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Amino acids

Synthesis and biodistribution of an 18F-labelled resveratrol derivative for small animal positron emission tomography.


PMID 15997411

Abstract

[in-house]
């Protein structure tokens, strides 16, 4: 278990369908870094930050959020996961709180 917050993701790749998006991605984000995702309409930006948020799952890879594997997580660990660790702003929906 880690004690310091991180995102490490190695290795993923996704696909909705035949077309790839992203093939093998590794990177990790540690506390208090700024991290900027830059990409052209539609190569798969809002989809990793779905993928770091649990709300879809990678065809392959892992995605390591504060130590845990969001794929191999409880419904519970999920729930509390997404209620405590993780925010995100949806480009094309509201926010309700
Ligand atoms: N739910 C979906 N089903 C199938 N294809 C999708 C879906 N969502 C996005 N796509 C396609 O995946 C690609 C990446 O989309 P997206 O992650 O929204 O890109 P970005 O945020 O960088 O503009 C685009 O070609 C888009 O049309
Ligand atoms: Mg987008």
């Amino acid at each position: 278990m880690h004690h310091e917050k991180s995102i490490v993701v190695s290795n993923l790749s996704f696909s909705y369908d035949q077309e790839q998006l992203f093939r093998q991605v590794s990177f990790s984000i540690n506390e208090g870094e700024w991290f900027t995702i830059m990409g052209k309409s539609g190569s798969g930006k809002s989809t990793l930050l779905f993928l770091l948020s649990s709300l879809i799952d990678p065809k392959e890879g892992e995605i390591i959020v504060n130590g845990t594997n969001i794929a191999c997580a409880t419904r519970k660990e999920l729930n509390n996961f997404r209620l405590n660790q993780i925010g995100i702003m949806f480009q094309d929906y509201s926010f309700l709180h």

Resveratrol (3,4',5-trihydroxy-trans-stilbene) is a naturally occurring phytoalexin and polyphenol existing in grapes and various other plants, and one of the best known 'nutriceuticals'. It shows a multiplicity of beneficial biological effects, particularly, by attenuating atherogenic, inflammatory, and carcinogenic processes. However, despite convincing evidence from experimental and clinical studies, data concerning the role of resveratrol and other members of the large polyphenols family for human health is still a matter of debate. One reason for this is the lack of suitable sensitive and specific methods, which would allow direct assessment of biodistribution, biokinetics, and the metabolic fate of these compounds in vivo. The unique features of positron emission tomography (PET) as a non-invasive in vivo imaging methodology in combination with suitable PET radiotracers have great promise to assess quantitative information on physiological effects of polyphenols in vivo. Herein we describe the radiosynthesis of an (18)F-labelled resveratrol derivative, 3,5-dihydroxy-4'-[(18)F]fluoro-trans-stilbene ([(18)F]-1), using the Horner-Wadsworth-Emmons reaction as a novel radiolabelling technique in PET radiochemistry for subsequent functional imaging of polyphenol metabolism in vivo. In a typical "three-step/one-pot" reaction, (18)F-labelled resveratrol derivative [(18)F]-1 could be synthesized within 120-130 min including HPLC separation at a specific radioactivity of about 90 GBq/mumol. The radiochemical yield was about 9% (decay-corrected) related to [(18)F]fluoride and the radiochemical purity exceeded 97%. First radiopharmacological evaluation included measurement of biodistribution ex vivo and positron emission tomography (PET) studies in vivo after intravenous application of [(18)F]-1 in male Wistar rats using a dedicated small animal PET camera with very high spatial resolution. Concordantly with data on bioavailability and metabolism of native resveratrol from the literature, these investigations revealed an extensive uptake and metabolism in the liver and kidney, respectively, of [(18)F]-1. This study represents the first investigation of polyphenols in vivo by means of PET.